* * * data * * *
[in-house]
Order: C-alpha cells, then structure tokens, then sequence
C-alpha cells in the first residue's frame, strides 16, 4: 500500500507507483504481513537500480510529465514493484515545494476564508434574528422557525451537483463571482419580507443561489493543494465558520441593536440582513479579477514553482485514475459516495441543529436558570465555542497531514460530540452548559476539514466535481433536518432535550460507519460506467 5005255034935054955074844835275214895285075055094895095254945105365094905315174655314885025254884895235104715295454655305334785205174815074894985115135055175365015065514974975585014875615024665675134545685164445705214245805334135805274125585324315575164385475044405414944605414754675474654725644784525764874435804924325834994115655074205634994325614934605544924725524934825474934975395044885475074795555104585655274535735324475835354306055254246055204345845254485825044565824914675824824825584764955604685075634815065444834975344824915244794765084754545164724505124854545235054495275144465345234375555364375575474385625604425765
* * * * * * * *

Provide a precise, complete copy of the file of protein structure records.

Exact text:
[in-house]
Order: C-alpha cells, then structure tokens, then sequence
C-alpha cells in the first residue's frame, strides 16, 4: 500500500507507483504481513537500480510529465514493484515545494476564508434574528422557525451537483463571482419580507443561489493543494465558520441593536440582513479579477514553482485514475459516495441543529436558570465555542497531514460530540452548559476539514466535481433536518432535550460507519460506467 5005255034935054955074844835275214895285075055094895095254945105365094905315174655314885025254884895235104715295454655305334785205174815074894985115135055175365015065514974975585014875615024665675134545685164445705214245805334135805274125585324315575164385475044405414944605414754675474654725644784525764874435804924325834994115655074205634994325614934605544924725524934825474934975395044885475074795555104585655274535735324475835354306055254246055204345845254485825044565824914675824824825584764955604685075634815065444834975344824915244794765084754545164724505124854545235054495275144465345234375555364375575474385625604425765